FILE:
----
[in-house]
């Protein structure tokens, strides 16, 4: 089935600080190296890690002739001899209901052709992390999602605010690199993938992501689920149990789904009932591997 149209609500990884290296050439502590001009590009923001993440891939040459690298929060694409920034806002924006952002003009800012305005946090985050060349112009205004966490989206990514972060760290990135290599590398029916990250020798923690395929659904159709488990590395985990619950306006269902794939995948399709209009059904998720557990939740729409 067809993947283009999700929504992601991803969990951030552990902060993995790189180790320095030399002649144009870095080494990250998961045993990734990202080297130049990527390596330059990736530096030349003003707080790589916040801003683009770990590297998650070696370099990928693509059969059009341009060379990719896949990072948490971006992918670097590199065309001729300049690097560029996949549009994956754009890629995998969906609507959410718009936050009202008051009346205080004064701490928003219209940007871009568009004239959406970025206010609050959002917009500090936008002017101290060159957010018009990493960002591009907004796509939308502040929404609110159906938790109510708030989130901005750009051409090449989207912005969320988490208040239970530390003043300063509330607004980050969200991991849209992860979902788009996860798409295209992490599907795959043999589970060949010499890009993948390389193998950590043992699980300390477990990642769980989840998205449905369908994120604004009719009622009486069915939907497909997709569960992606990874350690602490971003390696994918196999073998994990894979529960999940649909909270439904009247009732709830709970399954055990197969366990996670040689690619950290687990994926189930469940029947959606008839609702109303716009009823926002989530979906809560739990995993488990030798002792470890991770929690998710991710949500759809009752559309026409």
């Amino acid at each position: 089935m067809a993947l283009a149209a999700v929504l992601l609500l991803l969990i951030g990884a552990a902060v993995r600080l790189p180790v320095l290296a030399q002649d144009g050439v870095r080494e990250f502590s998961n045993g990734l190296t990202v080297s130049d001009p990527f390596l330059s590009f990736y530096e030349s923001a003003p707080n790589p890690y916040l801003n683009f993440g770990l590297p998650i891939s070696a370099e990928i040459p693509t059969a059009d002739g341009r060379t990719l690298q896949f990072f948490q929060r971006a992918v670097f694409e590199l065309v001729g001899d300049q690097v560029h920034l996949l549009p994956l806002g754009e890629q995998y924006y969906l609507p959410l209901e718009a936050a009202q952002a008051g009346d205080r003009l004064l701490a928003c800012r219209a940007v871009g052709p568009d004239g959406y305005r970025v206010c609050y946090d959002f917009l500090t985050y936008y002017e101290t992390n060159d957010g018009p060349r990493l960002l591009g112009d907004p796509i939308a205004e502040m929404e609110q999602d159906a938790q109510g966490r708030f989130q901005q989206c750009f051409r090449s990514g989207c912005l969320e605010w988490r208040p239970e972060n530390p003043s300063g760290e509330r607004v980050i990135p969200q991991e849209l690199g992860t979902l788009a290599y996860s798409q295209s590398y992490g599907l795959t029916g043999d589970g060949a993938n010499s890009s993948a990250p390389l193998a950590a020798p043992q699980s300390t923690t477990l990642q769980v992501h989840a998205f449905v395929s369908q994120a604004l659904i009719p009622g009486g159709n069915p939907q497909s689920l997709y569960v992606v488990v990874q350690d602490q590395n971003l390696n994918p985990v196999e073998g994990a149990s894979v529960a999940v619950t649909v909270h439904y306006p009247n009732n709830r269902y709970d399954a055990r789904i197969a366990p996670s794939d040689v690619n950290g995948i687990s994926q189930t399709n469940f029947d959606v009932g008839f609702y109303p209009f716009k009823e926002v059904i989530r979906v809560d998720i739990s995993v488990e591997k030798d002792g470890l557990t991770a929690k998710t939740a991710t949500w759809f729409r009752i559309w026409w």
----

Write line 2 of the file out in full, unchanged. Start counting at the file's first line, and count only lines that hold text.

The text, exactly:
């Protein structure tokens, strides 16, 4: 089935600080190296890690002739001899209901052709992390999602605010690199993938992501689920149990789904009932591997 149209609500990884290296050439502590001009590009923001993440891939040459690298929060694409920034806002924006952002003009800012305005946090985050060349112009205004966490989206990514972060760290990135290599590398029916990250020798923690395929659904159709488990590395985990619950306006269902794939995948399709209009059904998720557990939740729409 067809993947283009999700929504992601991803969990951030552990902060993995790189180790320095030399002649144009870095080494990250998961045993990734990202080297130049990527390596330059990736530096030349003003707080790589916040801003683009770990590297998650070696370099990928693509059969059009341009060379990719896949990072948490971006992918670097590199065309001729300049690097560029996949549009994956754009890629995998969906609507959410718009936050009202008051009346205080004064701490928003219209940007871009568009004239959406970025206010609050959002917009500090936008002017101290060159957010018009990493960002591009907004796509939308502040929404609110159906938790109510708030989130901005750009051409090449989207912005969320988490208040239970530390003043300063509330607004980050969200991991849209992860979902788009996860798409295209992490599907795959043999589970060949010499890009993948390389193998950590043992699980300390477990990642769980989840998205449905369908994120604004009719009622009486069915939907497909997709569960992606990874350690602490971003390696994918196999073998994990894979529960999940649909909270439904009247009732709830709970399954055990197969366990996670040689690619950290687990994926189930469940029947959606008839609702109303716009009823926002989530979906809560739990995993488990030798002792470890991770929690998710991710949500759809009752559309026409």